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Marital Settlement Agreements
Marital Settlement Agreements
Agreements made between the parties to a divorce action which settle all issues concerning their divorce, including property division, child custody, child support, parenting plans and alimony, are enforceable in Georgia. Sanders v. Colwell, 248 Ga. 376 (1981). These agreements are commonly referred to as marital settlement agreements, property settlement agreements or marital dissolution agreements. In order for these agreements to take effect, they must be approved by the presiding court and incorporated into the couple’s final judgment and decree of divorce. These agreements are normally entered into after the divorce action has been filed. Agreements in contemplation of divorce, which are agreements entered into before the divorce action is commenced settling issues of alimony, property division, child custody, child support and visitation are valid in Georgia as well. Id.
Once the parties to a divorce have come to an agreement on how they would like to divide their marital assets, either via mediation, private discussion between the parties, or some other form of dispute resolution, the parties must then seek approval of their agreement by the court presiding over the divorce. In their settlement agreement, a couple may not only resolve property division issues, but also they may resolve issues concerning alimony, child support, child custody and visitation as well. In order for an agreement to be approved by a court, it must be reviewed by the presiding judge to ensure that the agreement conforms with the law, especially when the issues of child support and child custody are involved. Gravley v. Gravley, 278 Ga. 897 (2005).
Although courts generally approve settlement agreements entered into by the parties, Georgia courts have the discretion to either approve or reject (in whole or part) settlement agreements entered into by the parties to a divorce. See Page v. Page, 281 Ga. 155 (2006) and Jones v. Jones, 280 Ga. 712 (2006). For example, a court may reject a settlement agreement that completely denies one parent visitation of the children because the absence of one parent from the lives of the children will likely not serve the children’s best interests. For more on the topic of child custody, see our section on child custody. Specifically, see our article entitled “Determining Child Custody: Best Interests of the Child.”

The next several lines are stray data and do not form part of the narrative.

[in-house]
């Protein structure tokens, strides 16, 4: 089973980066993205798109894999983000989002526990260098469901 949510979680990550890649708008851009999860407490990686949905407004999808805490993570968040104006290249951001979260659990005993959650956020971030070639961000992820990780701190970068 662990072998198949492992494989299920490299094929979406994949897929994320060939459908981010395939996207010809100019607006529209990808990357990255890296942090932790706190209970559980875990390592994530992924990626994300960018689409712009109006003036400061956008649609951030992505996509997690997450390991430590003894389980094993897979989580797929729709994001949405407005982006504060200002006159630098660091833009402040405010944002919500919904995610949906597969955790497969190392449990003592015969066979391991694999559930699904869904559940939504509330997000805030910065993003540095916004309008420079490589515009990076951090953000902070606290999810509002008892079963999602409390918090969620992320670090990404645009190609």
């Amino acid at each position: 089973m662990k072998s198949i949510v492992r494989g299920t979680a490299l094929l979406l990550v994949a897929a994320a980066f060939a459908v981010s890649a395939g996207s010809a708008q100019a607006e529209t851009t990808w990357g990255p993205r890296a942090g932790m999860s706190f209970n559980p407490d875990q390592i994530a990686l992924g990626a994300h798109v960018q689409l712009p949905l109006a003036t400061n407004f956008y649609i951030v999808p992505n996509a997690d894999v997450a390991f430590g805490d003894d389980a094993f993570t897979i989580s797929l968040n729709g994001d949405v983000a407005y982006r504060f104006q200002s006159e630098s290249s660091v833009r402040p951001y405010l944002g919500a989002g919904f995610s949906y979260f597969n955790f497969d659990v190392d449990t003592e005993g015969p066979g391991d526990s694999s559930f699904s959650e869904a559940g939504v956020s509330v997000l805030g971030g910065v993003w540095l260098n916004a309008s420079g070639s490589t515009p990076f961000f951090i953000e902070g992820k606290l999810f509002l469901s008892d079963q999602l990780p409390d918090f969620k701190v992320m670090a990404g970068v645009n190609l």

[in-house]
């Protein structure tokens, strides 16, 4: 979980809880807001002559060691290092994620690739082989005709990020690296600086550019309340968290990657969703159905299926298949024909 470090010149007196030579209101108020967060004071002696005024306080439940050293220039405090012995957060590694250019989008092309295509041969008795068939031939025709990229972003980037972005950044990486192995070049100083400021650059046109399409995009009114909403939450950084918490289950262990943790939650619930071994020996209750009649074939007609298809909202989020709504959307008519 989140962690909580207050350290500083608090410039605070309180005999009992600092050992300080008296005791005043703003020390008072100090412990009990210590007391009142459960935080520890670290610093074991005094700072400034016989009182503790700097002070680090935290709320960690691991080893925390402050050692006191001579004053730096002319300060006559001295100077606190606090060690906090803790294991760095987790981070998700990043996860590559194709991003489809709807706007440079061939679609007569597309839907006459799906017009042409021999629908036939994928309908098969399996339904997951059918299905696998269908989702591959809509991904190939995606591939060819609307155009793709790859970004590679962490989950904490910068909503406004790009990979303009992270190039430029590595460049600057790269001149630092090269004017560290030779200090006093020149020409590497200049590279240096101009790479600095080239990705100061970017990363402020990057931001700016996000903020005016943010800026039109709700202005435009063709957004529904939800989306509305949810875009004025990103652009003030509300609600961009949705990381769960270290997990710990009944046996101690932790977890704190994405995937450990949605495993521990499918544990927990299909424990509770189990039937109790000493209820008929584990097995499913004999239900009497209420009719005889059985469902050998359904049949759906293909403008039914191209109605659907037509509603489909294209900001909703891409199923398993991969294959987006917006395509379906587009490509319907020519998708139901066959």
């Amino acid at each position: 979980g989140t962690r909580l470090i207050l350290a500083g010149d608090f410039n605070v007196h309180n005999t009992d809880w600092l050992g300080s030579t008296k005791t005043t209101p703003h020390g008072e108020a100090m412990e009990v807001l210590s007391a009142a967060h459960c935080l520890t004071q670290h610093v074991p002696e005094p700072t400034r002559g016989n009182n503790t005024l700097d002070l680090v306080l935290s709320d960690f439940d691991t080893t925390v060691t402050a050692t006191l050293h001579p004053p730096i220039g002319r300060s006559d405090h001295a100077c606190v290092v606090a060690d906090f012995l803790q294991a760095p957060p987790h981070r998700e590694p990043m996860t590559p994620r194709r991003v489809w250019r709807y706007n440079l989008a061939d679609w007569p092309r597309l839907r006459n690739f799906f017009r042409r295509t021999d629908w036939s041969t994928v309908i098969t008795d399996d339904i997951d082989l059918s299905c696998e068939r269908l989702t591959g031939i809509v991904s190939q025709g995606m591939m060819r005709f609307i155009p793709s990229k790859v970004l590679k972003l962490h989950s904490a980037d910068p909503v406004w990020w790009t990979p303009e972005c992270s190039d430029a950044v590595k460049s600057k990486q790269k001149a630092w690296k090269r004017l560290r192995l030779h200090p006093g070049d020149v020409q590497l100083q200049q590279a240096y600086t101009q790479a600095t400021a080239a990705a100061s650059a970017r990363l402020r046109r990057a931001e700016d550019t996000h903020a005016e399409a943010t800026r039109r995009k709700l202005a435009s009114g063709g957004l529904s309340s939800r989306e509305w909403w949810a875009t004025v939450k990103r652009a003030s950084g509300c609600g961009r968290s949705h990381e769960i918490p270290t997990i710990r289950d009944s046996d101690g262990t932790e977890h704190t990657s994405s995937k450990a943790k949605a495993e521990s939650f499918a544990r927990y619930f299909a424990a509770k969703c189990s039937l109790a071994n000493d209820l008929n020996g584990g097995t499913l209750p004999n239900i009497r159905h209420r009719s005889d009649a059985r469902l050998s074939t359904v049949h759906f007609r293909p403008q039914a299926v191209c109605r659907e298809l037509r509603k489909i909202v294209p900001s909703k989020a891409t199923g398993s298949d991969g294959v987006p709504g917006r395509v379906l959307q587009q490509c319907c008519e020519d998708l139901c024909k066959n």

Once the court approves the settlement agreement, the court will then make the agreement a part of its final judgment and decree for divorce. This process is called incorporation. See generally Herndon v. Herndon, 227 Ga. 781 (1971) and Funderburk v. Funderburk, 229 Ga. 457 (1972). The rights of the parties after the entry of the final judgment of divorce are derived from the final judgment itself, not from the underlying agreement. Mehdikarima v. Emaddazfuli, 268 Ga. 428 (1997). In other words, the parties are bound to the agreement by virtue of the court’s order. This is why one party, for example, may file a motion for contempt of court if the other party does not adhere to the terms of the settlement agreement incorporated into the court’s final order.
In order for a court to review, approve and incorporate an agreement entered into by the parties, the parties must first submit the agreement, or proof of the agreement, to the court. Thus, it is best for the parties to write out their agreement to ensure that there is no later dispute concerning the agreement’s terms. In fact, a court will not incorporate an agreement until all of the agreements essential terms have been addressed. See DeGarmo v. DeGarmo, 269 Ga. 480 (1998). Additionally, in their settlement agreement the spouses must specifically describe and dispose of all property in which both spouses have an interest. Otherwise, the court’s final decree will not divest either party of their interest in the property. Newborn v. Clay, 263 Ga. 622 (1993). What this means is that if the parties forget to assign the couple’s vacation home to one particular spouse, the court’s order will not do so. Thus, the vacation home will remain the possession of both spouses, even after divorce. For this reason, it is essential to ensure that all marital property interests are addressed and appropriately divided in the settlement agreement. See our article entitled “Marital Property” for a detailed discussion of the definition of marital property under Georgia law.